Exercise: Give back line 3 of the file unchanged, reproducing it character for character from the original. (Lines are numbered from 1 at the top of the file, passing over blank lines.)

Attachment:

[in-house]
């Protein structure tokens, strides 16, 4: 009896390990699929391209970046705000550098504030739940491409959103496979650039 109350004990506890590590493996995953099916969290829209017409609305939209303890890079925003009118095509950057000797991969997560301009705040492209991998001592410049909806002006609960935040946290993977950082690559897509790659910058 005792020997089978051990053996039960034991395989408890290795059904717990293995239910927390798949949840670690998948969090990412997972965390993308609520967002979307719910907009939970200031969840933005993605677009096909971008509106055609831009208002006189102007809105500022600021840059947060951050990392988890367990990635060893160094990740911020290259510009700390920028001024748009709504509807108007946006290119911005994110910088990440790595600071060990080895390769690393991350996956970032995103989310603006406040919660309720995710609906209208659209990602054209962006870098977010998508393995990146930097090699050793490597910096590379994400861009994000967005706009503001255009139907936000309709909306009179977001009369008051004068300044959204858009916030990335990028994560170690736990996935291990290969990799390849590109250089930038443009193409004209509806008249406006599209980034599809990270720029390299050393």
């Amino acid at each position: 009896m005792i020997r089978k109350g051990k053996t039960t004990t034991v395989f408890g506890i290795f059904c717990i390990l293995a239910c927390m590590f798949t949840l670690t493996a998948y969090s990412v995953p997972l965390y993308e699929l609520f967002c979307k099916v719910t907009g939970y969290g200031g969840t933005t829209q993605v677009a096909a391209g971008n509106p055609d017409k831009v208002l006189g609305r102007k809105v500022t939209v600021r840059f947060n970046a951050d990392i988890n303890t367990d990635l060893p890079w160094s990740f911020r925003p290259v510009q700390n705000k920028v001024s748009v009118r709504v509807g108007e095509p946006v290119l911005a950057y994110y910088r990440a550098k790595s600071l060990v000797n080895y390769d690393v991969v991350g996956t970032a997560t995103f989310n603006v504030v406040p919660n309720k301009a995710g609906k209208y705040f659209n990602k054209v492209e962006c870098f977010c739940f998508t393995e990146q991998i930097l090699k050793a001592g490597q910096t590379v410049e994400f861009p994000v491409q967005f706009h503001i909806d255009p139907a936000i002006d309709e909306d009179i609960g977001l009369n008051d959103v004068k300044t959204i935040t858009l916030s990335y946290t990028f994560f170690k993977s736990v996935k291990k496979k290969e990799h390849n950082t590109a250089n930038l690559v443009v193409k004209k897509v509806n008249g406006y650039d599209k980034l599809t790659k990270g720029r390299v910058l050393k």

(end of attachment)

């Amino acid at each position: 009896m005792i020997r089978k109350g051990k053996t039960t004990t034991v395989f408890g506890i290795f059904c717990i390990l293995a239910c927390m590590f798949t949840l670690t493996a998948y969090s990412v995953p997972l965390y993308e699929l609520f967002c979307k099916v719910t907009g939970y969290g200031g969840t933005t829209q993605v677009a096909a391209g971008n509106p055609d017409k831009v208002l006189g609305r102007k809105v500022t939209v600021r840059f947060n970046a951050d990392i988890n303890t367990d990635l060893p890079w160094s990740f911020r925003p290259v510009q700390n705000k920028v001024s748009v009118r709504v509807g108007e095509p946006v290119l911005a950057y994110y910088r990440a550098k790595s600071l060990v000797n080895y390769d690393v991969v991350g996956t970032a997560t995103f989310n603006v504030v406040p919660n309720k301009a995710g609906k209208y705040f659209n990602k054209v492209e962006c870098f977010c739940f998508t393995e990146q991998i930097l090699k050793a001592g490597q910096t590379v410049e994400f861009p994000v491409q967005f706009h503001i909806d255009p139907a936000i002006d309709e909306d009179i609960g977001l009369n008051d959103v004068k300044t959204i935040t858009l916030s990335y946290t990028f994560f170690k993977s736990v996935k291990k496979k290969e990799h390849n950082t590109a250089n930038l690559v443009v193409k004209k897509v509806n008249g406006y650039d599209k980034l599809t790659k990270g720029r390299v910058l050393k």